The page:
Preventive oral health program improves quality of life and often is cost-saving, study finds

August 28, 2012
A program that invests in preventive oral health care for young children at risk of dental disease not only improves overall oral health of the general public and likely improves quality of life for families but has a good chance of paying for itself in reduced hospitalizations and future dental costs, and may even be cost-saving.
Dr. Sally C. Stearns

Dr. Sally C. Stearns
Dr. Gary Rozier

Dr. Gary Rozier

Sally C. Stearns, PhD, and R. Gary Rozier, DDS, MPH, both professors in the Department of Health Policy and Management in UNC’s Gillings School of Global Public Health, led a study of the cost-effectiveness of Into the Mouths of Babes, a Medicaid program operating in North Carolina since 2000. Their results were published online Aug. 27 in Archives of Pediatrics & Adolescent Medicine. The article will appear in print in the journal’s October 2012 issue.

The study by Stearns, an economist, and Rozier, a dentist, demonstrated that early intervention can prevent hospitalization, which is a major cost driver in treating severe dental disease in young children. The complex calculations of balancing the cost of the program with the future money it saves by avoiding the need for treatment later on showed that the program was 32 percent likely to be cost-saving, with the discounting of benefits and payments. When giving equal value to current and future dollars, the program was nearly 50 percent likely to break even, Stearns said.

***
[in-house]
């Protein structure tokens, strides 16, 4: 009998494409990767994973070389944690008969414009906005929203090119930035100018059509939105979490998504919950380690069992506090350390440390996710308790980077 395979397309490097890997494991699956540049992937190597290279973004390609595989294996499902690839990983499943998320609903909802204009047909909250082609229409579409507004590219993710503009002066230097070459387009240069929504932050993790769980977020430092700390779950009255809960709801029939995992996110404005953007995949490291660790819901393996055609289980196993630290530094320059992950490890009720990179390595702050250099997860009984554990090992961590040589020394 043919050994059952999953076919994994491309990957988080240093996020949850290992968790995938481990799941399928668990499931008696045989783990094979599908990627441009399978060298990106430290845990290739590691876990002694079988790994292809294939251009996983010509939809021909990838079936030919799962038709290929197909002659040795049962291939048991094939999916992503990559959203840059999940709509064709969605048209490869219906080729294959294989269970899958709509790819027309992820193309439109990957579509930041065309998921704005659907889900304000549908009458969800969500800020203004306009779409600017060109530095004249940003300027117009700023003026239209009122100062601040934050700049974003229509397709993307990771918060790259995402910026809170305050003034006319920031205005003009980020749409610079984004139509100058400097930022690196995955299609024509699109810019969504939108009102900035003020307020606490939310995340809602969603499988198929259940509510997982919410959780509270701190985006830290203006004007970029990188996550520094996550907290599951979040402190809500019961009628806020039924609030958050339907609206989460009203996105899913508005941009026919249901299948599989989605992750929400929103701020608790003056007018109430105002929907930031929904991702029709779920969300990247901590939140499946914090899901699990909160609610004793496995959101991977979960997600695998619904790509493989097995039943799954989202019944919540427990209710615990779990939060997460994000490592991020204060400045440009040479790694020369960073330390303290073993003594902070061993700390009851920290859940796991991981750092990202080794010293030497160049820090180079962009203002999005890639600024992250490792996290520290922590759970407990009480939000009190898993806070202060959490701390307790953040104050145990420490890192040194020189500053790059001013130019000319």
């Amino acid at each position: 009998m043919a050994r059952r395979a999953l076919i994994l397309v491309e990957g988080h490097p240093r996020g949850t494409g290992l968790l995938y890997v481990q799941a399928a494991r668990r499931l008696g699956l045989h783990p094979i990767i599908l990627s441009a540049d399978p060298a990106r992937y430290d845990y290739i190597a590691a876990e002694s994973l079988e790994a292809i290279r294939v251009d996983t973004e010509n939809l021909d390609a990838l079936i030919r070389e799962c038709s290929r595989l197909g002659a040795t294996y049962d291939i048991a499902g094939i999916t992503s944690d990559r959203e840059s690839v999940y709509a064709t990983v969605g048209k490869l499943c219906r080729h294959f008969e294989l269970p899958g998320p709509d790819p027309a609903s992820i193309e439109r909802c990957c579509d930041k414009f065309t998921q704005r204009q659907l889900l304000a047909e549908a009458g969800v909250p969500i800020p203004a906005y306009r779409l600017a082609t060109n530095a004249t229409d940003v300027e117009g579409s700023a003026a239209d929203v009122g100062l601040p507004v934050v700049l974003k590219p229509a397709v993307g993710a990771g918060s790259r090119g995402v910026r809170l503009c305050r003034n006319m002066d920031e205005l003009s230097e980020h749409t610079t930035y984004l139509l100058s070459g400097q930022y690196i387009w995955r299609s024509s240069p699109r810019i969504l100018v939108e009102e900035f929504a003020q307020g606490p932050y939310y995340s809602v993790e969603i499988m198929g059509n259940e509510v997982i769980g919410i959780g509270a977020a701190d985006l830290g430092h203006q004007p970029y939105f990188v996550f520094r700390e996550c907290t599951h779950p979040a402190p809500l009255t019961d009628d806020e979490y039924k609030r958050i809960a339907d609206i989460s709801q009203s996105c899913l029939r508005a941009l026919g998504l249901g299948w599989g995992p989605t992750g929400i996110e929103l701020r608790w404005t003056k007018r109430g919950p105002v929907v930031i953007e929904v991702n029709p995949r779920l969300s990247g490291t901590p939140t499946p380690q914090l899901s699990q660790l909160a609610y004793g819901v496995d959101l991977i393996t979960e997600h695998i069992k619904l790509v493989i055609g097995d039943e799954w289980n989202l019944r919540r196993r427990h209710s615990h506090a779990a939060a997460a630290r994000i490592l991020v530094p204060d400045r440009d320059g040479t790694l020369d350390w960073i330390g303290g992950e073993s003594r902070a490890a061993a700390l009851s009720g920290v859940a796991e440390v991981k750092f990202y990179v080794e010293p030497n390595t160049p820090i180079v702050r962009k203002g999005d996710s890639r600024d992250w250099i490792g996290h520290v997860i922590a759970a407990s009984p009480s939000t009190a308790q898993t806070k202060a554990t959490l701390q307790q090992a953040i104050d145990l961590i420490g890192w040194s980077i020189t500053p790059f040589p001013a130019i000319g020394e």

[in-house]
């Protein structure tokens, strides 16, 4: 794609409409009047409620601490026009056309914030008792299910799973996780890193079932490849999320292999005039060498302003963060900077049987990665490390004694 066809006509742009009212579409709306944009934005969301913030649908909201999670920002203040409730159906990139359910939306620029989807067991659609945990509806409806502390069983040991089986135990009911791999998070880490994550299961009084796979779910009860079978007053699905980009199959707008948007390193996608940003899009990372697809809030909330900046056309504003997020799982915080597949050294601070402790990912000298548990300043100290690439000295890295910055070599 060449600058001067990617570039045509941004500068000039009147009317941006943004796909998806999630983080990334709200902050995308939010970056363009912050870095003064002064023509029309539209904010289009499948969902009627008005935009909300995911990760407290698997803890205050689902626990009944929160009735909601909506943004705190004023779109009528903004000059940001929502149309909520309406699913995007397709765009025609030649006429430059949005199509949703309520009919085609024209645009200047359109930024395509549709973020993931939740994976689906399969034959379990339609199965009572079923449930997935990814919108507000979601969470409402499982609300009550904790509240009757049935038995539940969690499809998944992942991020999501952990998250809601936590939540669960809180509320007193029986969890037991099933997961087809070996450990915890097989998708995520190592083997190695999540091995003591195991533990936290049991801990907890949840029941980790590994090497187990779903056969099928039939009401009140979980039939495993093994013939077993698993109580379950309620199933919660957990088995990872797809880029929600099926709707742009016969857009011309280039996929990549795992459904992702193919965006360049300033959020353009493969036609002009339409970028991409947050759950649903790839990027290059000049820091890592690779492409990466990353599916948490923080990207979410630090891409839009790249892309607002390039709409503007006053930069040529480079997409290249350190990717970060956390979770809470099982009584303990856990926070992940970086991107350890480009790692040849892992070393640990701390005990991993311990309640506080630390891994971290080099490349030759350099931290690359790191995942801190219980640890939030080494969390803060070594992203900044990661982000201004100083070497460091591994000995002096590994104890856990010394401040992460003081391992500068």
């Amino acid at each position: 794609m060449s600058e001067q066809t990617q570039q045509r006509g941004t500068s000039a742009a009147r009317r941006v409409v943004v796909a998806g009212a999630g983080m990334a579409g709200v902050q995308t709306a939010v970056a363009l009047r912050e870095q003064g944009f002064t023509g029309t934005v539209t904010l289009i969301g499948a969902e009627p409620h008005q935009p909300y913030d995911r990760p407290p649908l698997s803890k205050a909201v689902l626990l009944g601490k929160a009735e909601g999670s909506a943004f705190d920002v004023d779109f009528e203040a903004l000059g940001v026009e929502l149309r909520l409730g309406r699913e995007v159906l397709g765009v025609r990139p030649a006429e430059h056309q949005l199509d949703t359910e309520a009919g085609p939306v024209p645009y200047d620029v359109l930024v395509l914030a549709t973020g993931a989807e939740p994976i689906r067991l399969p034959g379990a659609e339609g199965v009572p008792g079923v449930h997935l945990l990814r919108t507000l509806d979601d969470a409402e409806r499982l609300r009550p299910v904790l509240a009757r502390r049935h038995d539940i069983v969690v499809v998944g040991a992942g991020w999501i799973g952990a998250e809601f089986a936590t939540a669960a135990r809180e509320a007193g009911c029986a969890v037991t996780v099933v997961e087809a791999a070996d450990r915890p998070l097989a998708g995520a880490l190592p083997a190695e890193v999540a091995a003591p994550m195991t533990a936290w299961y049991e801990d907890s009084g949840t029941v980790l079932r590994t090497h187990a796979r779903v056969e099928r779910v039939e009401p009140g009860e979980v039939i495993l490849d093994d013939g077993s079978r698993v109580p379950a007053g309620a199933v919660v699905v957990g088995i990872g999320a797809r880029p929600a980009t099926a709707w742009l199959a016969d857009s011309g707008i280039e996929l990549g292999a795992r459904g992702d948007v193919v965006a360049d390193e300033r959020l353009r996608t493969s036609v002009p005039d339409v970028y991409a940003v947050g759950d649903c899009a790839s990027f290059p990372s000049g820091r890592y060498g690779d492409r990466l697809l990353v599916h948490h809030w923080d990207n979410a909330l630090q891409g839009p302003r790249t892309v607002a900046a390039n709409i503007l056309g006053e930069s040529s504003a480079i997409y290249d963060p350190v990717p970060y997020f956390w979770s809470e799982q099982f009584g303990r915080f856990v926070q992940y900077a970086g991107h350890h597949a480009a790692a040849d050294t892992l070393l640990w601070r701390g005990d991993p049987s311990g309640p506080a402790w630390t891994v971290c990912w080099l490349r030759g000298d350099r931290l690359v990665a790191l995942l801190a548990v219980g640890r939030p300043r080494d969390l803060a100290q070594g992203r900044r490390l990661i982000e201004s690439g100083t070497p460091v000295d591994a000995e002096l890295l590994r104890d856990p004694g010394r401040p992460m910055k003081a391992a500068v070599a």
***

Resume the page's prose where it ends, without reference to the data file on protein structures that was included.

“If the prevention costs likely will be covered by reduced treatment costs, and health is improved,” Stearns said, “it’s a no-brainer that state Medicaid plans would be well-advised to move forward with this program.”
Into the Mouths of Babes focused on Medicaid patients, often considered at high risk for dental disease. Physicians seeing Medicaid patients younger than age 6 for well-child visits conducted dental screening, applied topical fluoride, counseled parents about oral hygiene and, when necessary, helped find a dentist to provide follow-up care. Dental decay can lead to abscesses, infections and pain great enough to interfere with a child’s eating, sleeping, talking and learning.
Into the Mouths of Babes drastically increased access to preventive services for children younger than age 3. Oral health care, beginning as soon as teeth appear in a baby, as early as 6 months, can prevent dental disease or slow serious problems until a child is old enough to be treated in a dentist’s office, rather than under general anesthesia in a hospital.
The primary reason for hospitalizing young children for treating severe dental disease is behavior management, Rozier said.
“You can’t sit a 2-year-old in a dentist’s chair and provide a lot of treatment,” Rozier said. Yet hospitalization can be upsetting to parents as well as their child.
Having physicians conduct the interventions during routine well-child visits addresses another obstacle to early dental care: a shortage of pediatric dentists in some parts of the state.
“We’re 47th in the country in dentist-to-population ratio,” Rozier said. “General and pediatric dentists supported the strategy of physicians doing screenings and risk assessments, and physicians valued spending time on interventions that will show impact.”
Rozier noted there are a lot of quality-of-life issues associated with dental disease. “Some things, like good health, you value enough that you’re willing to pay for them,” he said.


UNC Gillings School of Global Public Health contact: Linda Kastleman, communications editor, (919) 966-8317 or